National Center for Additive Manufacturing Excellence (NCAME)

Computational Capability

Multiscale Modelling of the Mechanics of Additively Manufactured Materials

The microstructural characteristics of additively manufactured (AM) materials span across multiple length scales. Accordingly, the study of their influence on the mechanical properties and fatigue performance of these materials demands a coordinated investigation effort from all length scales. For instance:

• At atomic scale, the segregation of impurity elements may weaken the grain boundaries in AM materials, which can be studied by electronic structure calculations, such as density functional theory (DFT).

• At nano scale, the operation of persistent slip bands (PSB), which are responsible for materials ’ fatigue damage, can be influenced by the compositional/phase heterogeneities specific to AM materials (such as the dendritic structures). This effect can be investigated using molecular dynamics (MD) on isolated dislocations.

• At meso scale, with the dislocation mobilities characterized by MD simulation, the operation of PSBs and the collective motion of many dislocations can be simulated using dislocation dynamics (DD).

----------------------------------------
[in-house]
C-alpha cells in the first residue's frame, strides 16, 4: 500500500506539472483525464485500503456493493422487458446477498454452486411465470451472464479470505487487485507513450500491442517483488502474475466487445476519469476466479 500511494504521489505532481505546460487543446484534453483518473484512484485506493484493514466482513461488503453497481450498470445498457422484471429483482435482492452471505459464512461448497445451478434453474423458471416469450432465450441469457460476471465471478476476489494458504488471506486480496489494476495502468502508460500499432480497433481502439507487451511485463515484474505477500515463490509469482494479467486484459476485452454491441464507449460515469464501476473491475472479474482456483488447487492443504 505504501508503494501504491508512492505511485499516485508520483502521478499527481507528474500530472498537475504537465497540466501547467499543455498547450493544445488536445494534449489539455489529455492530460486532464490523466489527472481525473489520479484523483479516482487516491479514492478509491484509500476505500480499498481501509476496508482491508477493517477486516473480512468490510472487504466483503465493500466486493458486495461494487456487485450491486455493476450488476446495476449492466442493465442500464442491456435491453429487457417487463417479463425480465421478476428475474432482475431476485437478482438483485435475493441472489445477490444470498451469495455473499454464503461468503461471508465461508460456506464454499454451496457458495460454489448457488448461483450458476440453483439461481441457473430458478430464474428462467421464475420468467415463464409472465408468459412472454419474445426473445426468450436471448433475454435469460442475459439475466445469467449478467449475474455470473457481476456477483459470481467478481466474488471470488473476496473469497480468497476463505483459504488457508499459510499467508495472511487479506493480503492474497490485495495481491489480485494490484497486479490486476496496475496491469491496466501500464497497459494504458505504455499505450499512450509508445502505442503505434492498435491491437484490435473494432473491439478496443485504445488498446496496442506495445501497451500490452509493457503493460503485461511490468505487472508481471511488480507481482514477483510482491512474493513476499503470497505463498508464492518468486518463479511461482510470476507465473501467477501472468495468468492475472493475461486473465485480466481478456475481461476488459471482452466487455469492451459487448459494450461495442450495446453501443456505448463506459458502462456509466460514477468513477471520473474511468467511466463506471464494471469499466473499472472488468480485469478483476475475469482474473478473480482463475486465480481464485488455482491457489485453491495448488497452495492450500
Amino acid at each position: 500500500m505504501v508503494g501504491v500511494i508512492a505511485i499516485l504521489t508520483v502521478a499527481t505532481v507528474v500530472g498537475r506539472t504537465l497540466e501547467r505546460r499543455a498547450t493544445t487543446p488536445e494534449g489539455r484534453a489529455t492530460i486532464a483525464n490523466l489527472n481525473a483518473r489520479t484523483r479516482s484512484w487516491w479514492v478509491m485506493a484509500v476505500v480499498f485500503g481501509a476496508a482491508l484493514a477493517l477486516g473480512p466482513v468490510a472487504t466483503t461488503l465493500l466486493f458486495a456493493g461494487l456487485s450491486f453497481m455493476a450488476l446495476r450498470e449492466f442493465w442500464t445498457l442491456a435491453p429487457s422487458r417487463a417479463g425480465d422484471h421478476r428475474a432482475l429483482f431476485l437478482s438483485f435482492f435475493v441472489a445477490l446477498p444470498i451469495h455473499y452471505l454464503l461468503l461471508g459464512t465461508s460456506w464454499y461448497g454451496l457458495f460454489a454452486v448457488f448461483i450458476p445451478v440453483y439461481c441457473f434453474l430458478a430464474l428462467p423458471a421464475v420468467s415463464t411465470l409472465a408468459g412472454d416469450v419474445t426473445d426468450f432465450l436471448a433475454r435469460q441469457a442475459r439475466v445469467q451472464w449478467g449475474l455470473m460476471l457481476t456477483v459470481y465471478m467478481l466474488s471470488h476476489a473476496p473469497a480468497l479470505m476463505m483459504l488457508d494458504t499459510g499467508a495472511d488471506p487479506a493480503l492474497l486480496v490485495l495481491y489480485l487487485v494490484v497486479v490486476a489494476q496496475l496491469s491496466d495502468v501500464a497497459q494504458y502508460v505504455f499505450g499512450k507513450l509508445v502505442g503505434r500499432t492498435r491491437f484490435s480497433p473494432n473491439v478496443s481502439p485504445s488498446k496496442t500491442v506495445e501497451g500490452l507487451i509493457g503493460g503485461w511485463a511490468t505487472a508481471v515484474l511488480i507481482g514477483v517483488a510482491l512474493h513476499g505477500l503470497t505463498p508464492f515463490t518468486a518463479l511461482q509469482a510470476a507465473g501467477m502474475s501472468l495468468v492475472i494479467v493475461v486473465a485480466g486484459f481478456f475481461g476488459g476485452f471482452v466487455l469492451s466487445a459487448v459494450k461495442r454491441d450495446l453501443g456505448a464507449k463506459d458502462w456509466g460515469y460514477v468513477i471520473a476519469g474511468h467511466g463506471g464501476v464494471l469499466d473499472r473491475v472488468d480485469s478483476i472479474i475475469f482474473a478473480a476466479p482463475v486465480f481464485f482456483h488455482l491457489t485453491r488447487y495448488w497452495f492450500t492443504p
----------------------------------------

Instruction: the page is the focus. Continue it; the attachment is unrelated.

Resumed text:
• At micro scale, the deformation of an aggregate of grains (such as the fine columnar grains unique to AM materials) can be modeled using crystal plasticity finite element method (CPFEM) simulations.

• At macro scale, the finite element method (FEM) simulations can capture the overall deformation of AM parts addressing the effects of surface roughness and complex geometry. It can also investigate the critical role of volumetric defects in AM materials (such as porosity and lack-of-fusion defects) in the initiation of fatigue cracks.


The Multiscale Materials Simulation and Visualization Laboratory